Florida has been using early-release Wednesdays for staff development for years. A lot of good it has done them. The kids coming out of their schools are dumb as stumps!

Atlanta Mom

August 7th, 2012
10:05 am

What about early dismissal for middle and HS only? Those children do not need child care.

Beverly Fraud

August 7th, 2012
10:07 am

Heatley had more red flags raised on him than you’d find in Red Square on May Day. Yet this board, in its INFINITE wisdom, hired him anyway.

If Clayton parents were REALLY concerned, they’d be less worried about an hour on Wednesdays and MUCH more worried about the teaching conditions Heatley is creating M-F. No, not because of the teachers, but because the teaching conditions are directly related to YOUR CHILD’S learning conditions (but somehow in our rush to “blame the teacher” most have forgotten that irrefutable fact.)

Happy St. Pat's

August 7th, 2012
10:11 am

@HoneyFern School: Now that’s a good idea. Maybe you have substitutes, so it costs a little more. Maybe involved parents can contribute a day here or there in a support role, with sufficient notice.

You have to wonder what is really behind Heatley’s move. The “planning” story is somewhat plausible, but doesn’t explain the last-minute timing.

Beverly Fraud

August 7th, 2012
10:13 am

“Lines of students walking down the hallway like prisoners because they couldn’t behave like normal people.”

Yet Sid Chapman worked to abolish the teacher’s right to remove a severely disruptive student from the room? Was that to benefit the teachers and students in the Clayton County Education Association or was that to make life easier for ADMINISTRATORS who don’t want to deal with discipline problems?

Yet teachers still use this as their voice to represent them?

Isn’t that like a chicken saying, “That PETA is so radical; I think I’ll let Truett Cathy be my advocate for better conditions; he seem much more reasonable.”

Sometimes, you get what you FULLY and RICHLY deserve.

TrishaDishaWarEagle

August 7th, 2012
10:22 am

It’s clayco..it isn’t like the kids were learning inside the classroom anyway…

Dr. John Trotter

August 7th, 2012
10:27 am

Heatley is one horrible superintendent. Why in the world did then chairperson Alieka Anderson and current chairperson Pam Adamson lead the charge to hire this cat from Cali? MACE got out there with picket signs, warning them not to hire this man. But, noooooooooooo, the board members listened to Glenn Brock, “education attorney” (as he calls himself) with the school board. Yes, Brock brought him, another brilliant product of the Eli Broad Foundation. Two years in the classroom. A former Drill Sargeant. By the way, can’t school board members use Google? How hard was it to find that Heatley had major problems in Chino Valley, California? It took me about two minutes max. Ha! I have written about Edmond Heatley extensively.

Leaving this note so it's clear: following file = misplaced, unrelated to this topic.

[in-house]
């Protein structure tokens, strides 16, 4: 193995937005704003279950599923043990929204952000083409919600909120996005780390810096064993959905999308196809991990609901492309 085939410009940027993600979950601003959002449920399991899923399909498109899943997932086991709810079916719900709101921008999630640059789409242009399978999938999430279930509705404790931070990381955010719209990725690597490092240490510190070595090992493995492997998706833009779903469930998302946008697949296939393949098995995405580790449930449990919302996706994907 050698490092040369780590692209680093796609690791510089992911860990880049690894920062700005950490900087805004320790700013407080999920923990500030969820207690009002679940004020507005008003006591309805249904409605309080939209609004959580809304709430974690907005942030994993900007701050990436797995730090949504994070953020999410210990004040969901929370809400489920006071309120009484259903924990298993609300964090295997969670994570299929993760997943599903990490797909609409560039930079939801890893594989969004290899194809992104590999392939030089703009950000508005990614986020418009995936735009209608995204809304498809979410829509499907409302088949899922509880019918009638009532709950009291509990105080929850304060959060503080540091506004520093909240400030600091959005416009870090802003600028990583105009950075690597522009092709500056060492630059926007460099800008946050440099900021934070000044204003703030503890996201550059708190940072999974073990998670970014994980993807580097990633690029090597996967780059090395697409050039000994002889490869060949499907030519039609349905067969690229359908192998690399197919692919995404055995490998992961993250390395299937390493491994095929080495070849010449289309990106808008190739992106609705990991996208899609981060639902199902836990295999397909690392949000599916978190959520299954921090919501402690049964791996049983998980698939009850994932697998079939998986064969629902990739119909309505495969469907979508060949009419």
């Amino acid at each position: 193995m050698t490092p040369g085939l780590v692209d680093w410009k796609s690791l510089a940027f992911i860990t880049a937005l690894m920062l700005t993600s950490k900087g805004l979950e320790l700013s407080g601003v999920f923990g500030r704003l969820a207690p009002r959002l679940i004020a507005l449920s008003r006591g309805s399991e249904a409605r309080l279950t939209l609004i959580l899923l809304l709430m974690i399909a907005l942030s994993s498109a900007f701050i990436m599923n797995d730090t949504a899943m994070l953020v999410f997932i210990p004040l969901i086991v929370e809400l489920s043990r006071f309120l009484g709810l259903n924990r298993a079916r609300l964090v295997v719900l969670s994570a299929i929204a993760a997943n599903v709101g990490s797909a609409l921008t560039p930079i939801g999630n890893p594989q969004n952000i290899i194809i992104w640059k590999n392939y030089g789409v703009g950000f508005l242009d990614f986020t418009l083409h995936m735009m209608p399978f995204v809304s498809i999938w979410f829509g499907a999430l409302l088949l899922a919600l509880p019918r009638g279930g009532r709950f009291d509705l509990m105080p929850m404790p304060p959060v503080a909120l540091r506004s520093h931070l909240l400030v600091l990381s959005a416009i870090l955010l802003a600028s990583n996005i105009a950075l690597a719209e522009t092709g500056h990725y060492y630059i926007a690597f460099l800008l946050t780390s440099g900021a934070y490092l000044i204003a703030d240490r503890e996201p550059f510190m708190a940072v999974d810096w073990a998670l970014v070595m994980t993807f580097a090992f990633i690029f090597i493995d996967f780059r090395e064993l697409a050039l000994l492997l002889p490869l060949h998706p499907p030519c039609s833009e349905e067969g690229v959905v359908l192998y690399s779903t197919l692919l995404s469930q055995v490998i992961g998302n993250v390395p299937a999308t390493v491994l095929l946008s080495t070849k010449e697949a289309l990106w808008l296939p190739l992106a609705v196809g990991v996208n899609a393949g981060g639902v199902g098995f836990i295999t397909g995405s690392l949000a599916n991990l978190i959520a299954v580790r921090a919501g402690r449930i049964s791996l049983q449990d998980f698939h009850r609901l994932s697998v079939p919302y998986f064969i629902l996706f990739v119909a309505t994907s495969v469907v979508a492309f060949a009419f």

http://www.georgiateachersspeakout.com

http://www.theteachersadvocate.com

AlreadySheared

August 7th, 2012
10:29 am

Top public school priorities (in descending order):

1) Free child care

2) Education

Dr. John Trotter

August 7th, 2012
10:31 am

@ Beverly Fraud: You are so right about the teaching conditions. Our mantra at MACE is this: “You can’t have good learning conditions until you first have good teaching conditions.” It’s basic theories like this that Edmond Heatley apparently has a fundamental and systematic lack of understanding. He seems to want to treat professional educators like some 18 year olds coming into Marine Boot Camp.

Pride and Joy

August 7th, 2012
10:47 am

Atlanta Mom, you said “What about early dismissal for middle and HS only? Those children do not need child care.”
Middle schoolers don’t need child care? You really let your eleven year old go home alone?

Beverly Fraud

August 7th, 2012
10:48 am

Looking at places like Clayton, and the decisions they make, can you really blame those (like some in the charter school and voucher crowd) who want to manipulate the law (possibly even circumvent the law) to take advantage of their tax dollars in such a way that allows them to avoid the dysfunctional educational monolith?

Beverly Fraud

August 7th, 2012
10:56 am